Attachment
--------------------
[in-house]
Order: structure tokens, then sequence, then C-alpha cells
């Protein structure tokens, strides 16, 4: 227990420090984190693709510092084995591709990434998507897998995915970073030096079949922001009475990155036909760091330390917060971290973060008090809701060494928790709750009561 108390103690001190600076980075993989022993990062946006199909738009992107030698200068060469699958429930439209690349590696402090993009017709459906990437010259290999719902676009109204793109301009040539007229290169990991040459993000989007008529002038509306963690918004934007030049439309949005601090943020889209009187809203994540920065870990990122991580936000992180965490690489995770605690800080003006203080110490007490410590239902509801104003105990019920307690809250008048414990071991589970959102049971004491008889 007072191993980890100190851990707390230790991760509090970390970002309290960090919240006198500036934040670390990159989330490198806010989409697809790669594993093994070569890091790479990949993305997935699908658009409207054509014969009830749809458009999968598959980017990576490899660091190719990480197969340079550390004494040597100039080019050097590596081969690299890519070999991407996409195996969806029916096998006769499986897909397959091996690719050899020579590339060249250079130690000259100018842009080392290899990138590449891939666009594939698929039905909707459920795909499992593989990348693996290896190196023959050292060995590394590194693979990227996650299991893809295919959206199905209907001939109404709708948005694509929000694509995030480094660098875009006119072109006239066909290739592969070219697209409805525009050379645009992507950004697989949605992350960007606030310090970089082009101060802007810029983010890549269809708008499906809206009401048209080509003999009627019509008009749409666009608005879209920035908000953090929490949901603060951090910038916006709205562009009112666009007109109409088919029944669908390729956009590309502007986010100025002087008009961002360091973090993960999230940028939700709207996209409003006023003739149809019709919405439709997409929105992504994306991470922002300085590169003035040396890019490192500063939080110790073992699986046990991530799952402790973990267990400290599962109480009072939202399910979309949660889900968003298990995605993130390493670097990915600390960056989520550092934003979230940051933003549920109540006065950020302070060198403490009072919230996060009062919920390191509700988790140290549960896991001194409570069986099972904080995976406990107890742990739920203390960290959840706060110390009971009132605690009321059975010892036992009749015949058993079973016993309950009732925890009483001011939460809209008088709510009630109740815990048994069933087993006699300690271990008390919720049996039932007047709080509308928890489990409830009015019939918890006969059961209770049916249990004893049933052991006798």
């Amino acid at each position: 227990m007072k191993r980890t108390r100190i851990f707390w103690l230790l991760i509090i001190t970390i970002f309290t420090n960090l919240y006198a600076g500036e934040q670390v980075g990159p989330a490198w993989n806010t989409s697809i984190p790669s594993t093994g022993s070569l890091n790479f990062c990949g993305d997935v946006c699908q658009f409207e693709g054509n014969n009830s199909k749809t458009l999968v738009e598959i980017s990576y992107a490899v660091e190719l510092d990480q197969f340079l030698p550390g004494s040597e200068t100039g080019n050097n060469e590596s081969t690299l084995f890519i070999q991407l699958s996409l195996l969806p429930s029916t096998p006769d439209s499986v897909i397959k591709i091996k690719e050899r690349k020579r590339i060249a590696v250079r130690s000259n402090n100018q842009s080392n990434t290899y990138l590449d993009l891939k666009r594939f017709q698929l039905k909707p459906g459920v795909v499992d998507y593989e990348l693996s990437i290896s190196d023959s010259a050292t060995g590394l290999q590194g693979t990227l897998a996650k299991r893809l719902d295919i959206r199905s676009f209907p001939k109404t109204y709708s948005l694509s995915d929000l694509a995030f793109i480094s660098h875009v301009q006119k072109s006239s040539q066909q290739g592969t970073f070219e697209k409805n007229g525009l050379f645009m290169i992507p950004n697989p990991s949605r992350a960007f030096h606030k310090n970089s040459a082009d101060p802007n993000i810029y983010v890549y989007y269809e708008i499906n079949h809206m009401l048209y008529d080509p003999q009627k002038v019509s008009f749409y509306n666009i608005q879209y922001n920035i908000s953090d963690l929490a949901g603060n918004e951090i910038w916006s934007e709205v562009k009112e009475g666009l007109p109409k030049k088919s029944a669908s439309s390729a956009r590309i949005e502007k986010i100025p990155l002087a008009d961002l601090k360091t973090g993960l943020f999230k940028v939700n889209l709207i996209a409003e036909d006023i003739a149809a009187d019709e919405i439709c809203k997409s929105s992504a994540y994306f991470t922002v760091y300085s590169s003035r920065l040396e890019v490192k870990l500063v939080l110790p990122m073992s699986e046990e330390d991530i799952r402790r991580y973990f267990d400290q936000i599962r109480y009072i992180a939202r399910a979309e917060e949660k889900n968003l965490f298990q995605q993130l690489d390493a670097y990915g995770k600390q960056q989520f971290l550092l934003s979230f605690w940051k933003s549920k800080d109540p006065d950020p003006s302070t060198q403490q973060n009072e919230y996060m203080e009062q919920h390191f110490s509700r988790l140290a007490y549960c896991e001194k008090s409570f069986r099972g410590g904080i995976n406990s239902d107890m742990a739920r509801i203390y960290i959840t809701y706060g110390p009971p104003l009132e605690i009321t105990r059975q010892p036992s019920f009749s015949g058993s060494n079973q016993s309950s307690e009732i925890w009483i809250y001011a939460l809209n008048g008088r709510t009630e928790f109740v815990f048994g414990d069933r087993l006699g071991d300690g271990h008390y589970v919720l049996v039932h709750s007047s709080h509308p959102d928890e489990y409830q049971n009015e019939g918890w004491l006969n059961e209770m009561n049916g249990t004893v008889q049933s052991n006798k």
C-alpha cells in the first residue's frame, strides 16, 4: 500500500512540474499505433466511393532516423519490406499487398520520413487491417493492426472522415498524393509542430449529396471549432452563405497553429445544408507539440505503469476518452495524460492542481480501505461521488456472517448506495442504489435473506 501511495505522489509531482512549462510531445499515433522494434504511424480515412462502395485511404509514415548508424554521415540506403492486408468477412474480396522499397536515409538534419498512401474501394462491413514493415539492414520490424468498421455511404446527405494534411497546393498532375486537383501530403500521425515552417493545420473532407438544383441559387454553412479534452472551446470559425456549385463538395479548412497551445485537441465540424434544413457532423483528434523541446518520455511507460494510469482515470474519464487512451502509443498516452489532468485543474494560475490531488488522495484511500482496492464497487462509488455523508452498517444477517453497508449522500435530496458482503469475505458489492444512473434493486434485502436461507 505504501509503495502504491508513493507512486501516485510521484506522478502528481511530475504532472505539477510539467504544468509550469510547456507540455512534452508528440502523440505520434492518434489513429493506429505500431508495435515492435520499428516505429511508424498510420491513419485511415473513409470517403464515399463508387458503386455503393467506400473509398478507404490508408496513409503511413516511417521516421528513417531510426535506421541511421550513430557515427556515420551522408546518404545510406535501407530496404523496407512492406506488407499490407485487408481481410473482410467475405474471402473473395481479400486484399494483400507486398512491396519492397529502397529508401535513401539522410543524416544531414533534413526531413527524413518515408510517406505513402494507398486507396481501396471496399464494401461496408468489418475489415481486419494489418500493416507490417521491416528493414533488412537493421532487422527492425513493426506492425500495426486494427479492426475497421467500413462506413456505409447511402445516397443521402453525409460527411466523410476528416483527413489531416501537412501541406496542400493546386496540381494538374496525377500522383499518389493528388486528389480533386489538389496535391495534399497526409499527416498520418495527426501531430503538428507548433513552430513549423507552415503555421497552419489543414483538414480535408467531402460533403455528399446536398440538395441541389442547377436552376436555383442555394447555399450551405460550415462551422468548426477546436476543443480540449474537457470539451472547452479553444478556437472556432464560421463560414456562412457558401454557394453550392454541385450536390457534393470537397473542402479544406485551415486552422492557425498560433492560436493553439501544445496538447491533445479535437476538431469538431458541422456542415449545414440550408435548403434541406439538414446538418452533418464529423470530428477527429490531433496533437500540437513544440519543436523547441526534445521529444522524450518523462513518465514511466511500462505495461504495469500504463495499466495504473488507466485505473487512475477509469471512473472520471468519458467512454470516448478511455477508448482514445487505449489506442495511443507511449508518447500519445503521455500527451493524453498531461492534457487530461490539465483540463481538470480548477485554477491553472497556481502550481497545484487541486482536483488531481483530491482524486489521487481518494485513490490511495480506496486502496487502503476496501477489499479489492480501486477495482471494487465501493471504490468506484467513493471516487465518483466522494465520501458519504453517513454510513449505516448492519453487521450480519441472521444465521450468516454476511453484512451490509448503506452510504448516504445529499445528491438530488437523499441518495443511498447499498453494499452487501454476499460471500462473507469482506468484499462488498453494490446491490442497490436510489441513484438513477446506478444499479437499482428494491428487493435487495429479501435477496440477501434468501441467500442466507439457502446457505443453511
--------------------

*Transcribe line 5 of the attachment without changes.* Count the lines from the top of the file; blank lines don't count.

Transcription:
C-alpha cells in the first residue's frame, strides 16, 4: 500500500512540474499505433466511393532516423519490406499487398520520413487491417493492426472522415498524393509542430449529396471549432452563405497553429445544408507539440505503469476518452495524460492542481480501505461521488456472517448506495442504489435473506 501511495505522489509531482512549462510531445499515433522494434504511424480515412462502395485511404509514415548508424554521415540506403492486408468477412474480396522499397536515409538534419498512401474501394462491413514493415539492414520490424468498421455511404446527405494534411497546393498532375486537383501530403500521425515552417493545420473532407438544383441559387454553412479534452472551446470559425456549385463538395479548412497551445485537441465540424434544413457532423483528434523541446518520455511507460494510469482515470474519464487512451502509443498516452489532468485543474494560475490531488488522495484511500482496492464497487462509488455523508452498517444477517453497508449522500435530496458482503469475505458489492444512473434493486434485502436461507 505504501509503495502504491508513493507512486501516485510521484506522478502528481511530475504532472505539477510539467504544468509550469510547456507540455512534452508528440502523440505520434492518434489513429493506429505500431508495435515492435520499428516505429511508424498510420491513419485511415473513409470517403464515399463508387458503386455503393467506400473509398478507404490508408496513409503511413516511417521516421528513417531510426535506421541511421550513430557515427556515420551522408546518404545510406535501407530496404523496407512492406506488407499490407485487408481481410473482410467475405474471402473473395481479400486484399494483400507486398512491396519492397529502397529508401535513401539522410543524416544531414533534413526531413527524413518515408510517406505513402494507398486507396481501396471496399464494401461496408468489418475489415481486419494489418500493416507490417521491416528493414533488412537493421532487422527492425513493426506492425500495426486494427479492426475497421467500413462506413456505409447511402445516397443521402453525409460527411466523410476528416483527413489531416501537412501541406496542400493546386496540381494538374496525377500522383499518389493528388486528389480533386489538389496535391495534399497526409499527416498520418495527426501531430503538428507548433513552430513549423507552415503555421497552419489543414483538414480535408467531402460533403455528399446536398440538395441541389442547377436552376436555383442555394447555399450551405460550415462551422468548426477546436476543443480540449474537457470539451472547452479553444478556437472556432464560421463560414456562412457558401454557394453550392454541385450536390457534393470537397473542402479544406485551415486552422492557425498560433492560436493553439501544445496538447491533445479535437476538431469538431458541422456542415449545414440550408435548403434541406439538414446538418452533418464529423470530428477527429490531433496533437500540437513544440519543436523547441526534445521529444522524450518523462513518465514511466511500462505495461504495469500504463495499466495504473488507466485505473487512475477509469471512473472520471468519458467512454470516448478511455477508448482514445487505449489506442495511443507511449508518447500519445503521455500527451493524453498531461492534457487530461490539465483540463481538470480548477485554477491553472497556481502550481497545484487541486482536483488531481483530491482524486489521487481518494485513490490511495480506496486502496487502503476496501477489499479489492480501486477495482471494487465501493471504490468506484467513493471516487465518483466522494465520501458519504453517513454510513449505516448492519453487521450480519441472521444465521450468516454476511453484512451490509448503506452510504448516504445529499445528491438530488437523499441518495443511498447499498453494499452487501454476499460471500462473507469482506468484499462488498453494490446491490442497490436510489441513484438513477446506478444499479437499482428494491428487493435487495429479501435477496440477501434468501441467500442466507439457502446457505443453511